Author Archives: Jojo Nem Singh

Call for Papers – Workshop in Colombia

FAIR ENERGY TRANSITION – THE ROLE OF LATIN AMERICA AND ITS RELATIONSHIP WITH EAST AND SOUTHEAST ASIA Humanity is facing a civilizational crisis. Unlike previous challenges on warfare, conflicts, and geopolitical tensions experienced during the 20th century, the contemporary era has a vital environmental component. The potential for civilizational breakdown has been accelerated by Anthropocene-induced […]

Event: The Changing Geopolitics of Critical Minerals and the Future of the Clean Energy Transition

The relationship between China and the US is commonly portrayed in terms of geostrategic competition, often leading to pessimistic accounts of international cooperation. This, in turn, glosses over important institutional innovations and joint efforts around shared concerns on climate change and the clean energy transition. As the shift towards renewable energy accelerates demand for transition […]

Call for Papers

As part of the ERC Project GRIP-ARM, I am organizing panels in two separate conferences. The first panel is for the European Consortium for Political Research (ECPR), which would be the European equivalent of APSA in the US ( The panel will fit nicely in a section called “Energy and Society” (check here: Deadline is […]

Research InSightS Live No. 1: Climate Change – A Story of Seduction and Destruction.

On June 03, 2021, I was one of the speakers at the event “Research InSightS Live No. 1: Climate Change: A Story of Seduction and Destruction”, hosted by the International Institute of Social Studies. Here, I discuss the geopolitical challenges to our adaptation of clean technology and the green transition. If you wish to know […]

Programme at a Glance

I am very excited to be sharing with you our poster for the ERC project Green Industrial Policy in the Age of Rare Metals (GRIP-ARM). Thanks to the International Institute of Social Studies for the support in producing this material!

GRIP-ARM Call for PhD applications

I am currently advertising two PhD positions for my ERC Starting Grant “Green Industrial Policy in the Age of Rare Metals: A Trans-regional Comparison of Growth Strategies through Rare Earths Mining” (GRIP-ARM). The GRIP-ARM project, and the researchers that are part of this team, will contribute to understanding how mineral exporters can design industrial strategies in pursuit of […]

Rare Earths and the New Battleground for Geo-economic Supremacy*

In a recent FT article, Beijing has proposed to further impose an export restrictions on rare earths elements (REEs), which would potentially harm U.S. weapons and other manufacturing sectors. This is the latest episode of what appears to be worsening U.S.-China relations, which began under Trump’s policy to make imports of U.S. technology—especially high-tech semiconductors—difficult for […]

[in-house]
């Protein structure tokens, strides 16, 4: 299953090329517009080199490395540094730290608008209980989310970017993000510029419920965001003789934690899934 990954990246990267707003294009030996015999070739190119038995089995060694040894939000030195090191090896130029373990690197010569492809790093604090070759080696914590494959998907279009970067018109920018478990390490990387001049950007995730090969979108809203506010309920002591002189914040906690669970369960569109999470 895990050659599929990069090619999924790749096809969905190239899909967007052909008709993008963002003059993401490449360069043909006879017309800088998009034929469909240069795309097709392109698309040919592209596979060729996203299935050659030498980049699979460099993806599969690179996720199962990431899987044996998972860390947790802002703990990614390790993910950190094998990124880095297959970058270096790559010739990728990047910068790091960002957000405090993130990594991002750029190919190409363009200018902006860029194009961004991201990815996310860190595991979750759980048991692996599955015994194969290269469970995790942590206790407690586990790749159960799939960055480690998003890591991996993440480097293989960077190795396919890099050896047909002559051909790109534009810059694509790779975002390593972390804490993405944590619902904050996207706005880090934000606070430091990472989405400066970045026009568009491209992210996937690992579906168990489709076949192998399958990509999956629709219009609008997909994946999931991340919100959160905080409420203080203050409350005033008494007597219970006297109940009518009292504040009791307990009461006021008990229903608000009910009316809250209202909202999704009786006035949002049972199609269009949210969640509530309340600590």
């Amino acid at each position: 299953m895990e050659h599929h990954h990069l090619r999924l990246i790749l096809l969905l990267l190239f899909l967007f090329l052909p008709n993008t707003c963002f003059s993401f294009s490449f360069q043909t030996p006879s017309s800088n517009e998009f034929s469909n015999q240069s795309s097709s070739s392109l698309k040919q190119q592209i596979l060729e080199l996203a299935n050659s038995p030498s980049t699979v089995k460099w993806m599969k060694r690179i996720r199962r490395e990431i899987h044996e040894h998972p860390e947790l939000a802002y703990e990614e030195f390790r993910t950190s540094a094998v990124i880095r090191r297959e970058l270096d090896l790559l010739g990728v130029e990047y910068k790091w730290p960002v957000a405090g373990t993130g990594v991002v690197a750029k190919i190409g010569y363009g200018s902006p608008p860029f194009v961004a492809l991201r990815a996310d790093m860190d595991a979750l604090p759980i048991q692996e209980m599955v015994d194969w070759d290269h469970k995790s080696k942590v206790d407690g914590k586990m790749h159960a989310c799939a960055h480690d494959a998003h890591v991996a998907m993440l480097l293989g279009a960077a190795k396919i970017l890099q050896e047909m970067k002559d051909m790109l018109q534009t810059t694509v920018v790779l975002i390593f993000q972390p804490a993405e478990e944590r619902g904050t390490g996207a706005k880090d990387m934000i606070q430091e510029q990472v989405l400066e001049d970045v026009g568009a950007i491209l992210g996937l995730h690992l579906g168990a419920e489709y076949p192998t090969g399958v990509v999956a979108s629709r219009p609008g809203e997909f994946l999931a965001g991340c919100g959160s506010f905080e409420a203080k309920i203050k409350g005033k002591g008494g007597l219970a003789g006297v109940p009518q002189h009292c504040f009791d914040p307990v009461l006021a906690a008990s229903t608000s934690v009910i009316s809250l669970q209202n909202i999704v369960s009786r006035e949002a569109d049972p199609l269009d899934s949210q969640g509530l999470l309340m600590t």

My appointment at the Institute of Social Studies

It is now official! Here is the short statement about my new appointment at the International Institute of Social Studies as Senior Lecturer/UD1. My move is facilitated by the new ERC Starting Grant which begins on February 1st, 2021. The new global political economy is increasingly defined by critical raw materials, of which rare earths elements are […]

Guest Lecture at ISCTE Interdisciplinary PhD Programme on Political Economy

Today, I gave a lecture on Industrial Policy as a focal point of analysis when we study state-led development. This is by no means a one man show. I simply introduced some of the ideas that our special issue participants have been debating for months. However, the project builds upon a very successful special issue […]

Call for Papers: Workshop on “Leveraging Chinese dreams and capital: State power dynamics and sub-national industrial manoeuvres”

Convenors:              Linda Yin-nor Tjia, City University of Hong Kong, Hong Kong and Jewellord Nem Singh, Leiden University, the Netherlands Ever since China announced the Belt and Road Initiative (BRI) in 2013, many academic research, policy reports, and journalistic commentaries have been very sceptical about the intentions and outcomes of such a massive infrastructure plan. […]